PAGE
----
D-plus symbol removed by Lizzie Pine
The Drake Advantage advertising initiative will no longer carry the D+ symbol. Changed last Thursday, the Drake Advantage site now features Drake alone and the plus symbol alone, one after the other. The graphics were changed in response to the negative attention concerning the D+ symbol, Drake University President David Maxwell said in an e-mail to the Drake community. He said the core messages of the campaign are powerful and compelling, and that resulting data shows high school students respond well to the initiative. “From an admissions perspective, it seems to be a resounding success,” Maxwell said. He has received reports from admissions staff and guidance counselors saying the D+ material stands out from other schools’ materials, and students are actually picking them up and reading them. “We obviously didn’t anticipate the negative response from those not in the
target audience.” The D+ graphic was picked up by blogs online and received criticism. Many thought the ad campaign portrayed Drake as a substandard school. “We should have anticipated that; we should have looked at everything,” Maxwell said. The challenge was to change the graphic while still maintaining the intent of the campaign, said Debra Lukehart, executive director for marketing and communications at Drake. “We believe very strongly that the campaign is not the issue, the appearance of the grade is what is causing the concern,” Lukehart said. Maxwell said he has received well over 100 responses in the past 24 hours regarding the changed website, and 90 to 95 percent appreciate the faculty being so responsive in dealing with their concerns. Only about five people weren’t satisfied with the response. “In the long run, everybody knows we’re not a D+ school,” Maxwell said. “We need to do a better job of telling that story.”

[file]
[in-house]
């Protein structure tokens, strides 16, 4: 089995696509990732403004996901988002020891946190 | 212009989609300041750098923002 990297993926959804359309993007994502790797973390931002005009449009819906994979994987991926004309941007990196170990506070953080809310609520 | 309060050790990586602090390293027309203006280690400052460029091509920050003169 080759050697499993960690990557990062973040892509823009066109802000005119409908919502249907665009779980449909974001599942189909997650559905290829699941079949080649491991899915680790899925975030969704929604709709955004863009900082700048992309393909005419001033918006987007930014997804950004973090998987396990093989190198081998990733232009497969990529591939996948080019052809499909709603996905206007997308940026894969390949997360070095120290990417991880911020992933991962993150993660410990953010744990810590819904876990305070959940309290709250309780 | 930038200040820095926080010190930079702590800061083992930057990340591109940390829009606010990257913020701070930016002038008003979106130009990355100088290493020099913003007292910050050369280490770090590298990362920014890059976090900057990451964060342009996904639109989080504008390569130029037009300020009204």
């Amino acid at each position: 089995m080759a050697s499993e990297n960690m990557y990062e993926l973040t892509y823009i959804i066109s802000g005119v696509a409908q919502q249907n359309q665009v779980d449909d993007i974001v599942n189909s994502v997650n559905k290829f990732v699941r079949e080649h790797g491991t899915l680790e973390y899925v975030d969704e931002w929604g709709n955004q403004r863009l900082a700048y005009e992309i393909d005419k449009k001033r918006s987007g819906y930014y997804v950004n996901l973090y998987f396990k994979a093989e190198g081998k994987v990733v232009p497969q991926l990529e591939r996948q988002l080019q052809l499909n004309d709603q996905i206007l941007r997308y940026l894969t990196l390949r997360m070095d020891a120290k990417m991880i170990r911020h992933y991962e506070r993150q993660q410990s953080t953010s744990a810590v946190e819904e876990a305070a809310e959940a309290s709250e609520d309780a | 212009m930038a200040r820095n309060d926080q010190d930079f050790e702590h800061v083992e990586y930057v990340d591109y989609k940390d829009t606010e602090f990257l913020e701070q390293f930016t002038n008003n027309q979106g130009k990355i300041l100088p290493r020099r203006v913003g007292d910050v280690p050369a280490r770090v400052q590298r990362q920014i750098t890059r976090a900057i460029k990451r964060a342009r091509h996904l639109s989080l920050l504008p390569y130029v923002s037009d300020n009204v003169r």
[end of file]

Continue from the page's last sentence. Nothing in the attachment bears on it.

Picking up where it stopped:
Campbell said the alumni office is also working on expanding its online presence, especially with the site LinkedIn. Olson, too, has plans for improvement, including adding more photos, videos and other forms of multimedia. “We’re always working to bring our loyal Bulldogs the most appealing content in the richest and most and eye-catching manner,” she said. “Keep an eye on the Twitter feed and Facebook wall for new projects, contests and news.” Beyond figuring out what, when and how much to add to the online content, is deciding how to best organize the people and thoughts behind it, according to Brown and Campbell. “I don’t think you have to have a strategist with this, I don’t think you need to have a master plan, because I don’t think anyone has it figured out,” said Campbell. “I think you just need someone who can commit the time to it.” Drake has a five-member digital media
team, including four Drake alumni, in charge of managing social media. According to Olson, they have strategies, but still allow room for flexibility.